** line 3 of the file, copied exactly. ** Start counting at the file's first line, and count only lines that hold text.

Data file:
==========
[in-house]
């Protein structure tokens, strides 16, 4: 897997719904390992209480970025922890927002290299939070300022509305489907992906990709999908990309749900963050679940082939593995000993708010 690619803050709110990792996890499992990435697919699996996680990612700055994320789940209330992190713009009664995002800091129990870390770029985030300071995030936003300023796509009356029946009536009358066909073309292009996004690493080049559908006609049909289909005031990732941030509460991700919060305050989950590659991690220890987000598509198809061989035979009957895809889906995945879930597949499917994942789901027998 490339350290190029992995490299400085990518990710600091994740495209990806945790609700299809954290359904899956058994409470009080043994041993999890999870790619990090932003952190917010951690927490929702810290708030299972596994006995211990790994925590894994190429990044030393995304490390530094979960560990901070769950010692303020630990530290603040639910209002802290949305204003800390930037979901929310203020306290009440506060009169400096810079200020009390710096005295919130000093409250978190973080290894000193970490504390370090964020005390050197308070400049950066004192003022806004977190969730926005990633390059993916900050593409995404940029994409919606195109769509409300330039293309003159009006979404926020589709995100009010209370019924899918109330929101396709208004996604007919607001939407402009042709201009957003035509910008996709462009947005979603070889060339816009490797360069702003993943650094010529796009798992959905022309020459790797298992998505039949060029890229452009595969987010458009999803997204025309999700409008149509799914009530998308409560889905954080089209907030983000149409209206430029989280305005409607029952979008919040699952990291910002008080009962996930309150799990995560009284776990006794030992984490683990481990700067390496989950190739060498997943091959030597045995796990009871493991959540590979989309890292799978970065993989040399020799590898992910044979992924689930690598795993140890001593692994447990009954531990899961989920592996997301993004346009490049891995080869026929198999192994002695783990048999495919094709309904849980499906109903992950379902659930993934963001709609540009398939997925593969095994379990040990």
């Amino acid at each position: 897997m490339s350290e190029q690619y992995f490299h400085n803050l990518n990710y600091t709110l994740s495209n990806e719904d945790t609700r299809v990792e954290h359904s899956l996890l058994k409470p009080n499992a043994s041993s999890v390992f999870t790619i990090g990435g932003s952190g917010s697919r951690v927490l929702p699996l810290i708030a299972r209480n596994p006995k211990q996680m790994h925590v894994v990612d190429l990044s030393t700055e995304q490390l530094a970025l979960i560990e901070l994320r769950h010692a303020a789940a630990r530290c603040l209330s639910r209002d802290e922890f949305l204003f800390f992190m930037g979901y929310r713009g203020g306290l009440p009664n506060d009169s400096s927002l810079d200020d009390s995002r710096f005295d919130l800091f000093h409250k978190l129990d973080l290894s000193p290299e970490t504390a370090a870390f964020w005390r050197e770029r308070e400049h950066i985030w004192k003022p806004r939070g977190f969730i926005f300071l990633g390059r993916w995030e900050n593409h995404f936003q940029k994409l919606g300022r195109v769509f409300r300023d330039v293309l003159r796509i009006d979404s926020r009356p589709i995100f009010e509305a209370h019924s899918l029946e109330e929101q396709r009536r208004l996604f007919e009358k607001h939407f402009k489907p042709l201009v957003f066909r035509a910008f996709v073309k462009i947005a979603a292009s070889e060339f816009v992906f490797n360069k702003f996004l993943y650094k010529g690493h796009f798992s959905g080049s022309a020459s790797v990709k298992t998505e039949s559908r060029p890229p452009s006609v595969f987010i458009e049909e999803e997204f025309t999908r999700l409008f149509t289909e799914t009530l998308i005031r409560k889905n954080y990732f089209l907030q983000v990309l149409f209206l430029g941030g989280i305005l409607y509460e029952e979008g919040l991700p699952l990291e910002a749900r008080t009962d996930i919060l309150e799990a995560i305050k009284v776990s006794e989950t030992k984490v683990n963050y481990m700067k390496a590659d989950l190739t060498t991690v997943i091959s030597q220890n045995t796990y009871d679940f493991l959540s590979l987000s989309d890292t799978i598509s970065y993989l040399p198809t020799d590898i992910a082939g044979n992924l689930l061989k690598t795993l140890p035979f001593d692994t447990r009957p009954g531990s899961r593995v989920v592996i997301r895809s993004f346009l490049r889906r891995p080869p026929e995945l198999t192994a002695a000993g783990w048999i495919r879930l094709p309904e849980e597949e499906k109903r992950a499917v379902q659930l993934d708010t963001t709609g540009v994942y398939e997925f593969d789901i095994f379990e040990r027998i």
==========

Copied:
């Amino acid at each position: 897997m490339s350290e190029q690619y992995f490299h400085n803050l990518n990710y600091t709110l994740s495209n990806e719904d945790t609700r299809v990792e954290h359904s899956l996890l058994k409470p009080n499992a043994s041993s999890v390992f999870t790619i990090g990435g932003s952190g917010s697919r951690v927490l929702p699996l810290i708030a299972r209480n596994p006995k211990q996680m790994h925590v894994v990612d190429l990044s030393t700055e995304q490390l530094a970025l979960i560990e901070l994320r769950h010692a303020a789940a630990r530290c603040l209330s639910r209002d802290e922890f949305l204003f800390f992190m930037g979901y929310r713009g203020g306290l009440p009664n506060d009169s400096s927002l810079d200020d009390s995002r710096f005295d919130l800091f000093h409250k978190l129990d973080l290894s000193p290299e970490t504390a370090a870390f964020w005390r050197e770029r308070e400049h950066i985030w004192k003022p806004r939070g977190f969730i926005f300071l990633g390059r993916w995030e900050n593409h995404f936003q940029k994409l919606g300022r195109v769509f409300r300023d330039v293309l003159r796509i009006d979404s926020r009356p589709i995100f009010e509305a209370h019924s899918l029946e109330e929101q396709r009536r208004l996604f007919e009358k607001h939407f402009k489907p042709l201009v957003f066909r035509a910008f996709v073309k462009i947005a979603a292009s070889e060339f816009v992906f490797n360069k702003f996004l993943y650094k010529g690493h796009f798992s959905g080049s022309a020459s790797v990709k298992t998505e039949s559908r060029p890229p452009s006609v595969f987010i458009e049909e999803e997204f025309t999908r999700l409008f149509t289909e799914t009530l998308i005031r409560k889905n954080y990732f089209l907030q983000v990309l149409f209206l430029g941030g989280i305005l409607y509460e029952e979008g919040l991700p699952l990291e910002a749900r008080t009962d996930i919060l309150e799990a995560i305050k009284v776990s006794e989950t030992k984490v683990n963050y481990m700067k390496a590659d989950l190739t060498t991690v997943i091959s030597q220890n045995t796990y009871d679940f493991l959540s590979l987000s989309d890292t799978i598509s970065y993989l040399p198809t020799d590898i992910a082939g044979n992924l689930l061989k690598t795993l140890p035979f001593d692994t447990r009957p009954g531990s899961r593995v989920v592996i997301r895809s993004f346009l490049r889906r891995p080869p026929e995945l198999t192994a002695a000993g783990w048999i495919r879930l094709p309904e849980e597949e499906k109903r992950a499917v379902q659930l993934d708010t963001t709609g540009v994942y398939e997925f593969d789901i095994f379990e040990r027998i």